After years of amazing feats in media, PR and advertising, Sarah Hofstetter, the former CEO of 360i, president of Comscore and a current member of Campbell Soup Co.’s board of directors, offers some sound advice on the road to success. Namely, don’t go it alone. Look for mentors and confidants who can support you along the way. And when it comes to non-negotiables in the constant work-life struggle for balance, Sarah says, stick with them. You’ll be happy that you did.
How did you get to where you are today?
When I look back at my career to date, there are a couple of key themes. The first is storytelling, which was consistent throughout my time in journalism, PR, social media and advertising. When I was a journalism student, I absolutely loved the narrative development and how you had to write to keep readers engaged. When I moved over to PR and later social media, I loved the idea of earning attention because it was deserved, not because you were the loudest or the richest. And advertising is one of the best storytelling mediums out there.
The second is fearlessness. When we started the social media practice at 360i almost 15 years ago, we weren’t just starting it at 360i, we were blazing a trail for the industry. We were not only doing things that no one else was doing, people thought we were outright insane. Why would anyone care what a blogger had to say? Why would I want to go on Twitter and see what you had for lunch? What’s the point of Facebook? As it turned out (and as we predicted) social media did become the mass movement that put consumers in control of brands at scale and that has turned the industry upside down.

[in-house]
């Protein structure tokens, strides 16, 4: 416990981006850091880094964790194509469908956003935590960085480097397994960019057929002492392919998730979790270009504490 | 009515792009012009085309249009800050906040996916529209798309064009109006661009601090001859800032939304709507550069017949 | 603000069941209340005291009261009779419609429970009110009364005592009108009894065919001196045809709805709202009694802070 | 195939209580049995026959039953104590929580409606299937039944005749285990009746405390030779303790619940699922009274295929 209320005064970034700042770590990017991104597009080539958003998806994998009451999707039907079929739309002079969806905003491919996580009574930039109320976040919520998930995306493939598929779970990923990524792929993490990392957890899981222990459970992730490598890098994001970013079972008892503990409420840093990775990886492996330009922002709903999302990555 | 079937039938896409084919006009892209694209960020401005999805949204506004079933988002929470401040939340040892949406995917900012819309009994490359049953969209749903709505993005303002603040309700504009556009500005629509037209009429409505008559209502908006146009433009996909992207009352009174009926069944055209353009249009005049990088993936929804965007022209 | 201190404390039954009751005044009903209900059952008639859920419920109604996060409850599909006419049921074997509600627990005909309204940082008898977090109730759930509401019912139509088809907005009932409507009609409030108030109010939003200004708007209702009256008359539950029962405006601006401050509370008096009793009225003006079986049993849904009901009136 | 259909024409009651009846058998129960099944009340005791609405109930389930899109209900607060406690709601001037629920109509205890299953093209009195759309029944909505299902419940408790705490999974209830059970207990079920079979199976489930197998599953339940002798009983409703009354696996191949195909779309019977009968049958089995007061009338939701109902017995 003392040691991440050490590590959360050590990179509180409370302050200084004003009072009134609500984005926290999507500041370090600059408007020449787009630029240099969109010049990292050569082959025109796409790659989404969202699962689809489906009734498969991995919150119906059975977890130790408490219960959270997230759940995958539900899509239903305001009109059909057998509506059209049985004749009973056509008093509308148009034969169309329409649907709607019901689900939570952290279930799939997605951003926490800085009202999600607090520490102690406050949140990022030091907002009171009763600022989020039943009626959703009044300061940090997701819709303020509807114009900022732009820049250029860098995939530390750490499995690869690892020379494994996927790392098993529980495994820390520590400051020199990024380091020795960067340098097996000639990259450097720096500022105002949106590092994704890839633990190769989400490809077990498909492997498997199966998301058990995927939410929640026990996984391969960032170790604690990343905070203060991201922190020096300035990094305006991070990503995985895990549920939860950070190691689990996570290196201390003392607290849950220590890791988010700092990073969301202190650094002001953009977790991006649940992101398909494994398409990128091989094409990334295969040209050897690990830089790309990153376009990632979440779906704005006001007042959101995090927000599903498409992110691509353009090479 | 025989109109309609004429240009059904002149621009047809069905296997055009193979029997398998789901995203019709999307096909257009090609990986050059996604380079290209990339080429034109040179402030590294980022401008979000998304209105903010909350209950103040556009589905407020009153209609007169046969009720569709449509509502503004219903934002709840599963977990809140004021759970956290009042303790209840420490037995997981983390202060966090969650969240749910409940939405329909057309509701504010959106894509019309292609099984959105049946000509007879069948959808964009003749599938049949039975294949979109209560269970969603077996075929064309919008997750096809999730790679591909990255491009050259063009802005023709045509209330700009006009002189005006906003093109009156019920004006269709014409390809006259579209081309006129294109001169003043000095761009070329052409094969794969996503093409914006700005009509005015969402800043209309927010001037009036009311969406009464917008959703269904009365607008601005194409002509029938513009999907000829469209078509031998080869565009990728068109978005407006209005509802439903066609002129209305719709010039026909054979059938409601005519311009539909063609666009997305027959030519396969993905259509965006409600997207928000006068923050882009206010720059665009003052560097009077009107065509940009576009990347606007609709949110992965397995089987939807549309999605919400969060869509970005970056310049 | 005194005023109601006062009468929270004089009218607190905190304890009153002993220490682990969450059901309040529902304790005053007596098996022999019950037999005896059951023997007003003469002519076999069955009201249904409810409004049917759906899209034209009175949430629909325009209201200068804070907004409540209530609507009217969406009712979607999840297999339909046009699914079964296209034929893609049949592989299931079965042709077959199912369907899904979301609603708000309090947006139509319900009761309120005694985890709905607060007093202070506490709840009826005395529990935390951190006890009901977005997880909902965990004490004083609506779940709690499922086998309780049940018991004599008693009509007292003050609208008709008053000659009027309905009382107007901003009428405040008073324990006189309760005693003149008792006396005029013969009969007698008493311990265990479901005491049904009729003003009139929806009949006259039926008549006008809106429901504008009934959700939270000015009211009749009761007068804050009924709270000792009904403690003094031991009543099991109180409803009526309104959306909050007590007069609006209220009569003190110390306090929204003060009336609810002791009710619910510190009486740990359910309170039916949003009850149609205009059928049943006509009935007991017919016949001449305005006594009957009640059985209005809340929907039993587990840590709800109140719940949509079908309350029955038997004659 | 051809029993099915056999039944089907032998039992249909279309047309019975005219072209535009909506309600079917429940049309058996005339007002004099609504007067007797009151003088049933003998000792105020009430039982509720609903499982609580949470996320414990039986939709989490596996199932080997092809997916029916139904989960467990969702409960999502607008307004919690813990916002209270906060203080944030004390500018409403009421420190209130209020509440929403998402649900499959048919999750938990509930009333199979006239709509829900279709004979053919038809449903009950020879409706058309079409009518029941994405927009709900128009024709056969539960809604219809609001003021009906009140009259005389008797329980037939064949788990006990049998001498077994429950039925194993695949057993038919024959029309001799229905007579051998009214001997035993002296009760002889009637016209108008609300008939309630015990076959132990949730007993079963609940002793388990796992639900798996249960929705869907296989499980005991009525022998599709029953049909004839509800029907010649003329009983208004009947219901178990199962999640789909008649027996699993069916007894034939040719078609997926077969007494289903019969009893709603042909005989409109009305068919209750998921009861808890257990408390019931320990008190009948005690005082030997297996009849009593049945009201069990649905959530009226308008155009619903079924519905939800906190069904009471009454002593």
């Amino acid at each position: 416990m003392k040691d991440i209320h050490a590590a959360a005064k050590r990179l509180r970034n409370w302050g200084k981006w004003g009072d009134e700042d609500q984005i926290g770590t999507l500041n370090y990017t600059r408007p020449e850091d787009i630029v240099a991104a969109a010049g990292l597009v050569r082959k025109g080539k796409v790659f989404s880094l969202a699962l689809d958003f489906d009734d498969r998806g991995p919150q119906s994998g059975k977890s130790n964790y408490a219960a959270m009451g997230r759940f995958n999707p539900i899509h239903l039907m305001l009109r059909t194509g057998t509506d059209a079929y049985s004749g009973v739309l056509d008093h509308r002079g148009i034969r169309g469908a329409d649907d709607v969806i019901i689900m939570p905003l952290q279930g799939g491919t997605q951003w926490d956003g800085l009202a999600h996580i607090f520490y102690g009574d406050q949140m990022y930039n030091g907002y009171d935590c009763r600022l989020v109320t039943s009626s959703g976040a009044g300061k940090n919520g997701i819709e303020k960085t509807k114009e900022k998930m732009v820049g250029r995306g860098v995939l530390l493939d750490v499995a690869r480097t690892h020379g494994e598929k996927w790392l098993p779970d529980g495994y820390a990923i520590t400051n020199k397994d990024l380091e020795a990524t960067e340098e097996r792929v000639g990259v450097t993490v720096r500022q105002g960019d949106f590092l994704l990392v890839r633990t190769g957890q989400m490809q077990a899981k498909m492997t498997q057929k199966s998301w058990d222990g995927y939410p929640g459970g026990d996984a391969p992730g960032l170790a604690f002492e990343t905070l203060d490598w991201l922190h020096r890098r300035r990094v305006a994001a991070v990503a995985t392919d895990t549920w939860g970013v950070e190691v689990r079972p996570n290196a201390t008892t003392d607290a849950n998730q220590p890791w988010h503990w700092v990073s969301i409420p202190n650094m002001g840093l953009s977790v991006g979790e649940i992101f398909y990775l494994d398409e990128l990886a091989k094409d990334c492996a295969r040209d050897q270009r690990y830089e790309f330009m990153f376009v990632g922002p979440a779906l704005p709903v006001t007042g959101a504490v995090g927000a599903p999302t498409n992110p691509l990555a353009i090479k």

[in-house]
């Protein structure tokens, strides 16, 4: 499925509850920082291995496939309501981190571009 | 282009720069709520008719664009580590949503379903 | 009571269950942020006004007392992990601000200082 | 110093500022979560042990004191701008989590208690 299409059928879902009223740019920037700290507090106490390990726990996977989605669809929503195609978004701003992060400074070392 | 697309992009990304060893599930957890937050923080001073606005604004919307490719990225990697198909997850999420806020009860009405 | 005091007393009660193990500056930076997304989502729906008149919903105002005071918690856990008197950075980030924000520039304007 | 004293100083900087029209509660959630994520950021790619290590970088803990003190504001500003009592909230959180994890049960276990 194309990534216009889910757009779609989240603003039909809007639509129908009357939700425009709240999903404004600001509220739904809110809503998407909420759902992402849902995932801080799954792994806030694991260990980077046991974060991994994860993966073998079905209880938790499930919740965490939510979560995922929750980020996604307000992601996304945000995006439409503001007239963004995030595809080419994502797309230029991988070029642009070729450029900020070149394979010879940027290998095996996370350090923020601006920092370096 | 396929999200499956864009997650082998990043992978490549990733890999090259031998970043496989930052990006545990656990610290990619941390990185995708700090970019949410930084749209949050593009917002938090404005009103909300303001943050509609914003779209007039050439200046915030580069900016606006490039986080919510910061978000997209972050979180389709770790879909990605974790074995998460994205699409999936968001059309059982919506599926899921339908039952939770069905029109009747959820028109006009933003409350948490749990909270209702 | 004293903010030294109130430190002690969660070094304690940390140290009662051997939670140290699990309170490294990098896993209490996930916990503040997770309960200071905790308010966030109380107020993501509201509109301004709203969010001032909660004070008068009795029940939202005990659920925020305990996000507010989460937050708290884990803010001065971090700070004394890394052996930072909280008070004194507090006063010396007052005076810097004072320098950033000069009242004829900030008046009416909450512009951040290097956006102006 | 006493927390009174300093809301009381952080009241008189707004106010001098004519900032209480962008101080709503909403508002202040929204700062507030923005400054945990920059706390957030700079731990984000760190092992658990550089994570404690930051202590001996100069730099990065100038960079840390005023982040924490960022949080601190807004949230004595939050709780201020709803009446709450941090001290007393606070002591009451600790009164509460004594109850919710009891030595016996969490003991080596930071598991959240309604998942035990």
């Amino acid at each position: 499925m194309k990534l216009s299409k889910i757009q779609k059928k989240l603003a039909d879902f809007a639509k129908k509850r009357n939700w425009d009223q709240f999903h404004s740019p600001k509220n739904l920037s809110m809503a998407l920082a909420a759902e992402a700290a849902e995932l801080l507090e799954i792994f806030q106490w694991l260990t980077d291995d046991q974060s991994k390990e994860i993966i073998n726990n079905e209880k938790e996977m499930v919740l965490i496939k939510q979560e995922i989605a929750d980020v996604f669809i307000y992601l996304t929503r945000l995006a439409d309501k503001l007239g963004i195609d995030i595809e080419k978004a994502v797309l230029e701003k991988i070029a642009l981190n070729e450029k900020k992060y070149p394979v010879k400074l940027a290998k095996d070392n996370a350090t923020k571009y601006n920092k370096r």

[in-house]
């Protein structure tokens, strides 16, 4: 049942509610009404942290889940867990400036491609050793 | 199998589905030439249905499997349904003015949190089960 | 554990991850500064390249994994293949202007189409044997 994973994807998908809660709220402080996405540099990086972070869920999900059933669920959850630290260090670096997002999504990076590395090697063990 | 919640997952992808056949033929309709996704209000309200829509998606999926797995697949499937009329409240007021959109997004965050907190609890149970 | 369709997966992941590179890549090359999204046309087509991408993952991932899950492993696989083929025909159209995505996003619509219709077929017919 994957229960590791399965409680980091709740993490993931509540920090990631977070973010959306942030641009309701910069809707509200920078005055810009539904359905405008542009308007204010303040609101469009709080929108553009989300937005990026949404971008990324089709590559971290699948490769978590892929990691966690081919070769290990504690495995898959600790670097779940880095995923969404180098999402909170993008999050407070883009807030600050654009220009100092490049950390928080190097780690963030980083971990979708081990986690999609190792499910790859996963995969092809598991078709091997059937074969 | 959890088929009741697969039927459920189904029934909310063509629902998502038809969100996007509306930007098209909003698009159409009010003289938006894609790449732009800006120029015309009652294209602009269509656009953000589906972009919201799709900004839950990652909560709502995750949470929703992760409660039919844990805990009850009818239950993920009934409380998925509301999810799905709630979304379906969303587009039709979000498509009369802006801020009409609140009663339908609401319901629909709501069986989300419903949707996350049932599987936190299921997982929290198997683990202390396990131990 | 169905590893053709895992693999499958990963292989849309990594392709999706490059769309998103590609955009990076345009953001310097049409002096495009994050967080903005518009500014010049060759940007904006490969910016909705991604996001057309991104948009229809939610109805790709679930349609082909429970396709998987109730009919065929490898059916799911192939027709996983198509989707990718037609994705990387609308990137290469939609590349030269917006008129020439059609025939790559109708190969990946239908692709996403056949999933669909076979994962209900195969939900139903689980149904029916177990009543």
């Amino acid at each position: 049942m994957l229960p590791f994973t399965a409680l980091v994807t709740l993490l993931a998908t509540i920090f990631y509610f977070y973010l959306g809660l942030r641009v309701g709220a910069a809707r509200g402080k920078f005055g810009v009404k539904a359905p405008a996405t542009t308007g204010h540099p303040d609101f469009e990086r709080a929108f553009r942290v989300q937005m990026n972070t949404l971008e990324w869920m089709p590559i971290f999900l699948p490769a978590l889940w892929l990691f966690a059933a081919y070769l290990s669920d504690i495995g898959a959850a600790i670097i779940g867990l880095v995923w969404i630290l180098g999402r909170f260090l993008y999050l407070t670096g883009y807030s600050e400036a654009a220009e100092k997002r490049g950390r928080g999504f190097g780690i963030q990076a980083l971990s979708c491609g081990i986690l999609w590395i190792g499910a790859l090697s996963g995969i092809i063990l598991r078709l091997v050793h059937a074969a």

What pivotal moments did you face along the way?
"People tend to respect those who are committed to their values, regardless of the stakes."
After we did the OREO Super Bowl tweet six years ago at 360i, our inboxes were blowing up with companies trying to capture lightning in a bottle, throwing money at us to create real-time newsrooms and be their social media agency of record. But instead of going down a very narrow path of just being a social media agency and making an extra buck or two, we stayed true to our mission to become the best digitally-led agency (beyond social). We did this by partnering with brands to capitalize on the changing marketing landscape to grow their businesses. I’m very proud that we created a much more sustainable agency as a result rather than getting distracted by a bright, shiny object.